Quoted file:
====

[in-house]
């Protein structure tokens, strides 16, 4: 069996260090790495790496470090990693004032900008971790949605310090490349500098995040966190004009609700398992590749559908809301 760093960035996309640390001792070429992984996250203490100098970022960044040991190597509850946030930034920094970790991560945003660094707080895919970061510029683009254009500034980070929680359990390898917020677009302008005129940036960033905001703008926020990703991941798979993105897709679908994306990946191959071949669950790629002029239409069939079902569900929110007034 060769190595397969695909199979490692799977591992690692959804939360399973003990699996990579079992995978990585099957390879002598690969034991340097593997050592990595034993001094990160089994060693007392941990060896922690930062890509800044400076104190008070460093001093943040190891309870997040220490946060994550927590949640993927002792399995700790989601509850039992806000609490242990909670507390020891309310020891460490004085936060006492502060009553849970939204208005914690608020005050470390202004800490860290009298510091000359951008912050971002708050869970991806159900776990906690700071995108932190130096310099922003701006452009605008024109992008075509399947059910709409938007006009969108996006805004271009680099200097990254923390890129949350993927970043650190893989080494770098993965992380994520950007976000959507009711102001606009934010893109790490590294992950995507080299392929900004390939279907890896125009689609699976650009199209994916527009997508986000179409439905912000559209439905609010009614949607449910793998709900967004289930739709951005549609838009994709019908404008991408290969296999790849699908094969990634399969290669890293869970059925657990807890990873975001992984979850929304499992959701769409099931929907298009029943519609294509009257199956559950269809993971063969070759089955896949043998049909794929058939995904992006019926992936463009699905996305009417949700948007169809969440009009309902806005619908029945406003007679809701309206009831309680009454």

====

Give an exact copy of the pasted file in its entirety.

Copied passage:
[in-house]
């Protein structure tokens, strides 16, 4: 069996260090790495790496470090990693004032900008971790949605310090490349500098995040966190004009609700398992590749559908809301 760093960035996309640390001792070429992984996250203490100098970022960044040991190597509850946030930034920094970790991560945003660094707080895919970061510029683009254009500034980070929680359990390898917020677009302008005129940036960033905001703008926020990703991941798979993105897709679908994306990946191959071949669950790629002029239409069939079902569900929110007034 060769190595397969695909199979490692799977591992690692959804939360399973003990699996990579079992995978990585099957390879002598690969034991340097593997050592990595034993001094990160089994060693007392941990060896922690930062890509800044400076104190008070460093001093943040190891309870997040220490946060994550927590949640993927002792399995700790989601509850039992806000609490242990909670507390020891309310020891460490004085936060006492502060009553849970939204208005914690608020005050470390202004800490860290009298510091000359951008912050971002708050869970991806159900776990906690700071995108932190130096310099922003701006452009605008024109992008075509399947059910709409938007006009969108996006805004271009680099200097990254923390890129949350993927970043650190893989080494770098993965992380994520950007976000959507009711102001606009934010893109790490590294992950995507080299392929900004390939279907890896125009689609699976650009199209994916527009997508986000179409439905912000559209439905609010009614949607449910793998709900967004289930739709951005549609838009994709019908404008991408290969296999790849699908094969990634399969290669890293869970059925657990807890990873975001992984979850929304499992959701769409099931929907298009029943519609294509009257199956559950269809993971063969070759089955896949043998049909794929058939995904992006019926992936463009699905996305009417949700948007169809969440009009309902806005619908029945406003007679809701309206009831309680009454």